As many of you know, I spent 37 years drinking and getting high. (See my About page.) My addiction cost me a great number of things. When I first got sober, I heard a fantastic song on a country music station that I quickly made my “anthem.” It’s by Tim McGraw. I changed a few lines to fit the song into my recovery (which I show in italics), but for the most part it is right on the money. If you are struggling with addiction, consider getting help. Contact your local AA, NA or CA hot line and ask where you can attend a meeting. You too can end an era, turn a page, and start your life anew.
I think I’ll take a moment, celebrate my age
The ending of an era and the turning of a page
Now it’s time to focus in on where I go from…
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A lot of myths about addiction are believed by a lot of people. This video shows how addiction is no respecter of persons, & strikes almost at random.
When I was a practicing alcoholic, I couldn’t bring myself to admit it. I knew I had a problem, but I didn’t want to stop drinking. I would tell people that I was “on the road” to alcoholism. I figured I’d become one if I didn’t stop drinking. Finally, the day came when I saw myself for what I was: an early middle-stage alcohol addict who wouldn’t live much past age 42 if I didn’t stop drinking. (I’m now well past that mark.)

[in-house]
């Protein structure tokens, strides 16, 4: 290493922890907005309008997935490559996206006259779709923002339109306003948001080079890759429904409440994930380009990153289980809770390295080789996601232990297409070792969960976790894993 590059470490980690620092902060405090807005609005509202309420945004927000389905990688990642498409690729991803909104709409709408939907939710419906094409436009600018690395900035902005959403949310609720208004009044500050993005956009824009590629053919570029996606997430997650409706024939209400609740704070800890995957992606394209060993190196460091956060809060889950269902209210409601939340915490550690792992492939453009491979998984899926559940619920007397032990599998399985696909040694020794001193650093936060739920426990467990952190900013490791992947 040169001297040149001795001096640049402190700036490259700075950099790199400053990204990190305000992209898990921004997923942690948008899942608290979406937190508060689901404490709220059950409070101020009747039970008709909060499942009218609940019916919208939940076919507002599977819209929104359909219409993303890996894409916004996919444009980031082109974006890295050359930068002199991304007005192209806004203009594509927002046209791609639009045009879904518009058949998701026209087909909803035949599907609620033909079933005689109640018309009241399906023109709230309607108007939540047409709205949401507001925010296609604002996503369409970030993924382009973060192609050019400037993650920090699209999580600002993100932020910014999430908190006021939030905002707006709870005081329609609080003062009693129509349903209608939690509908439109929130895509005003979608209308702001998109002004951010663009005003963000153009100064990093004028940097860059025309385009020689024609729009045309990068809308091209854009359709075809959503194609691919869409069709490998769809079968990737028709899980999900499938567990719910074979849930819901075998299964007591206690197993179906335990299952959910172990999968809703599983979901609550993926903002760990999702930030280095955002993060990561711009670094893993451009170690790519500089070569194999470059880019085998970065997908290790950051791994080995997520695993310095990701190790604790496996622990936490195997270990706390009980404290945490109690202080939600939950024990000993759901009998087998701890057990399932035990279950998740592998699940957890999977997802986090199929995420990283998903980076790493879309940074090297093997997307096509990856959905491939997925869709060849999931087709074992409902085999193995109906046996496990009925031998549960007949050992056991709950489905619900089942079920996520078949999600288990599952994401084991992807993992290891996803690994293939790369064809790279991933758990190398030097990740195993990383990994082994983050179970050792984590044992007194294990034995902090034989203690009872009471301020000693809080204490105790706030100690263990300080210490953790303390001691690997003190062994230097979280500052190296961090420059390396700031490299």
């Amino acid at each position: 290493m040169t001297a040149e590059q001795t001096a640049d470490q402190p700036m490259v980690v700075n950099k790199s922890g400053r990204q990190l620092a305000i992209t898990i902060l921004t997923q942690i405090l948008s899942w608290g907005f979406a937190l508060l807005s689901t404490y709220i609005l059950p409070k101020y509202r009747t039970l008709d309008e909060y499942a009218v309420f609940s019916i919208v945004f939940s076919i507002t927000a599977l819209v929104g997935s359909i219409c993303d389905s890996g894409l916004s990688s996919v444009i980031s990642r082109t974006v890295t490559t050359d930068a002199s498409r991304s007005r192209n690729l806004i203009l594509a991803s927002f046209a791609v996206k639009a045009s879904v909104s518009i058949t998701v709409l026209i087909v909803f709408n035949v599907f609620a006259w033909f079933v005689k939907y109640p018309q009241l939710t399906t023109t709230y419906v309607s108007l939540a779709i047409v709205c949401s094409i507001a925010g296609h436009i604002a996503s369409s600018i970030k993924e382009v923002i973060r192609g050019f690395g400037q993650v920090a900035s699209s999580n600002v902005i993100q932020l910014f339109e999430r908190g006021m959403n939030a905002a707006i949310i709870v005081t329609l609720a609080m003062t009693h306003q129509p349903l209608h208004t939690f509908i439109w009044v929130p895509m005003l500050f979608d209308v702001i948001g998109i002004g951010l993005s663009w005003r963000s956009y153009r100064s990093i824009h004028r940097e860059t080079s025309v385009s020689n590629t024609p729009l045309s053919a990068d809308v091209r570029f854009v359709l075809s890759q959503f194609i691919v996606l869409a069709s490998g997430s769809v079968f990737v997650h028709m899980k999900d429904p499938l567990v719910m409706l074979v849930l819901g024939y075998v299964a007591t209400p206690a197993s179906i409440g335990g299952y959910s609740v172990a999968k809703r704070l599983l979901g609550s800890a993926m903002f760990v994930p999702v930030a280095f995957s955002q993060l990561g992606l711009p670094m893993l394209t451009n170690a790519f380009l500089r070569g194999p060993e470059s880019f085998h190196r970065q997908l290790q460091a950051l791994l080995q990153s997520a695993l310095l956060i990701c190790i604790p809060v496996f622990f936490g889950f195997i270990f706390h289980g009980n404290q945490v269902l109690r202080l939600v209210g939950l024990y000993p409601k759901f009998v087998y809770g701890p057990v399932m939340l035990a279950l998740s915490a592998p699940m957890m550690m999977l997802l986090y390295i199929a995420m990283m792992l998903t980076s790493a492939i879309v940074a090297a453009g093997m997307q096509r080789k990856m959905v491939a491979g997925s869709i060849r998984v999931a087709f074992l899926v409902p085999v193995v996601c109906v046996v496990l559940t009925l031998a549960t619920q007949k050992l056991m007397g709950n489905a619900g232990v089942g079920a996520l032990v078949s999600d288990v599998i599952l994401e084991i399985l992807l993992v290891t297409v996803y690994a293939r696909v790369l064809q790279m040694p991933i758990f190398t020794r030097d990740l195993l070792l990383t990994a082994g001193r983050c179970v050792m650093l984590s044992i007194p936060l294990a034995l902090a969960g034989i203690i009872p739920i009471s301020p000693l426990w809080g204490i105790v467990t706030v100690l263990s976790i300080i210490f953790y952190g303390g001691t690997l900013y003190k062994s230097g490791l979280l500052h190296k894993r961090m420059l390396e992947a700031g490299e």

While I was drinking, I often went to AA meetings. Once there, my craving for alcohol only increased because THAT WAS ALL THEY TALKED ABOUT. Imagine a food addict being surrounded by conversations about food. So, on the way home from meetings, I’d stop by the store and pick up a bottle of wine, finishing it off before bed.
In twelve-step programs, the first step to sobriety is to admit you are powerless against your addiction. Once I did so, I finally got sober, and life changed dramatically. I went from gloom to color. Beauty burst around me. The sky gleamed clear blue. I actually cried when an arsonist set a local school on fire. Life was now so vivid, the craving for alcohol diminished and gradually died.
When I was a practicing sinner, I couldn’t bring myself to admit it. I knew I had a problem, but I didn’t want to stop doing my own thing. Finally, the day came when I saw myself for what I was: a rebel against God who wouldn’t make it to heaven if I didn’t repent of my sins.
Prior to this, I often went to church. Since I was raised in church, I had no objections to it. What I objected to was fanaticism. I didn’t want to be like those churchy people. Yet they said things that baffled me. They seemed to care what God thought of them. They talked about their love for God and His for them. But I just didn’t get it. I’d never experienced that for myself, yet I’d been told all my life that I was a Christian because I’d prayed the “right” prayer as a child. And I certainly didn’t disbelieve the message. I simply didn’t care that much.
But once I admitted I was a sinner separated from God, and repented of my rebellion against him, life changed dramatically. I went from darkness to light, death to life. A new warmth filled my heart. God’s presence was all around me. I now cared what God thought of me.
Thus, in both sobriety and salvation, I found out the hard way that going through the motions doesn’t count.